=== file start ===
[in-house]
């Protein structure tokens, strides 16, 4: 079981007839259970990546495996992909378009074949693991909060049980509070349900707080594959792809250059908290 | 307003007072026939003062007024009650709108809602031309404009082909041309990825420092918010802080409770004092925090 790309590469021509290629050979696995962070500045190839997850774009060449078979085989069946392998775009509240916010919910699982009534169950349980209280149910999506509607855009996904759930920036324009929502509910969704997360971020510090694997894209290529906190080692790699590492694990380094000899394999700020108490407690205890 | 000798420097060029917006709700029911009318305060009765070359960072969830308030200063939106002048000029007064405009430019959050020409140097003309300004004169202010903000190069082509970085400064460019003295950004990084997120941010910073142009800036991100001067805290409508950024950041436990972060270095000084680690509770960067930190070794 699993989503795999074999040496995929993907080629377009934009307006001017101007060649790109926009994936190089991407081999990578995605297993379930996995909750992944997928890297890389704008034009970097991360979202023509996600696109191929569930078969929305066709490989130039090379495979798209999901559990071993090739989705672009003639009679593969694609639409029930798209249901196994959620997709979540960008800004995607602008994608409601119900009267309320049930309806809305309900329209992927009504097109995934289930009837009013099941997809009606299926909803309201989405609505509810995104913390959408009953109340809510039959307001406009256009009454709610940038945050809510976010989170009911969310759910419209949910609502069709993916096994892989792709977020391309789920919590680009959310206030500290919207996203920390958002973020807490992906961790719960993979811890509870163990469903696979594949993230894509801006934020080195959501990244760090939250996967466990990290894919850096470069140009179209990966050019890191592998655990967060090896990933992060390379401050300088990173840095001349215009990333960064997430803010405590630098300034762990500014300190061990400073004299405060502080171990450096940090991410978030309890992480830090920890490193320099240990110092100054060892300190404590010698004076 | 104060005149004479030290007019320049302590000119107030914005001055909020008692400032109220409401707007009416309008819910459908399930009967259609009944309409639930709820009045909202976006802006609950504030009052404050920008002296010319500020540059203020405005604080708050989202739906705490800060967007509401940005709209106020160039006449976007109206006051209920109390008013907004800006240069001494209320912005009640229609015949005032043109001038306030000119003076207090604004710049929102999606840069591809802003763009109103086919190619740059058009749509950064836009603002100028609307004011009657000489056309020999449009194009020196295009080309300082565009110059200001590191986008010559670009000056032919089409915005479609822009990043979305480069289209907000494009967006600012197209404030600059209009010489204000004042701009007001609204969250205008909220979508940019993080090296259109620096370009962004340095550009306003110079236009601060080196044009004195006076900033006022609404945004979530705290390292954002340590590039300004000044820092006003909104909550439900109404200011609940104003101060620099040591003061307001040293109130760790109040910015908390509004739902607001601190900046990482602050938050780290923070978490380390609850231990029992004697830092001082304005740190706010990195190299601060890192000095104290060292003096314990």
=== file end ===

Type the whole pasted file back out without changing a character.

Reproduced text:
[in-house]
């Protein structure tokens, strides 16, 4: 079981007839259970990546495996992909378009074949693991909060049980509070349900707080594959792809250059908290 | 307003007072026939003062007024009650709108809602031309404009082909041309990825420092918010802080409770004092925090 790309590469021509290629050979696995962070500045190839997850774009060449078979085989069946392998775009509240916010919910699982009534169950349980209280149910999506509607855009996904759930920036324009929502509910969704997360971020510090694997894209290529906190080692790699590492694990380094000899394999700020108490407690205890 | 000798420097060029917006709700029911009318305060009765070359960072969830308030200063939106002048000029007064405009430019959050020409140097003309300004004169202010903000190069082509970085400064460019003295950004990084997120941010910073142009800036991100001067805290409508950024950041436990972060270095000084680690509770960067930190070794 699993989503795999074999040496995929993907080629377009934009307006001017101007060649790109926009994936190089991407081999990578995605297993379930996995909750992944997928890297890389704008034009970097991360979202023509996600696109191929569930078969929305066709490989130039090379495979798209999901559990071993090739989705672009003639009679593969694609639409029930798209249901196994959620997709979540960008800004995607602008994608409601119900009267309320049930309806809305309900329209992927009504097109995934289930009837009013099941997809009606299926909803309201989405609505509810995104913390959408009953109340809510039959307001406009256009009454709610940038945050809510976010989170009911969310759910419209949910609502069709993916096994892989792709977020391309789920919590680009959310206030500290919207996203920390958002973020807490992906961790719960993979811890509870163990469903696979594949993230894509801006934020080195959501990244760090939250996967466990990290894919850096470069140009179209990966050019890191592998655990967060090896990933992060390379401050300088990173840095001349215009990333960064997430803010405590630098300034762990500014300190061990400073004299405060502080171990450096940090991410978030309890992480830090920890490193320099240990110092100054060892300190404590010698004076 | 104060005149004479030290007019320049302590000119107030914005001055909020008692400032109220409401707007009416309008819910459908399930009967259609009944309409639930709820009045909202976006802006609950504030009052404050920008002296010319500020540059203020405005604080708050989202739906705490800060967007509401940005709209106020160039006449976007109206006051209920109390008013907004800006240069001494209320912005009640229609015949005032043109001038306030000119003076207090604004710049929102999606840069591809802003763009109103086919190619740059058009749509950064836009603002100028609307004011009657000489056309020999449009194009020196295009080309300082565009110059200001590191986008010559670009000056032919089409915005479609822009990043979305480069289209907000494009967006600012197209404030600059209009010489204000004042701009007001609204969250205008909220979508940019993080090296259109620096370009962004340095550009306003110079236009601060080196044009004195006076900033006022609404945004979530705290390292954002340590590039300004000044820092006003909104909550439900109404200011609940104003101060620099040591003061307001040293109130760790109040910015908390509004739902607001601190900046990482602050938050780290923070978490380390609850231990029992004697830092001082304005740190706010990195190299601060890192000095104290060292003096314990």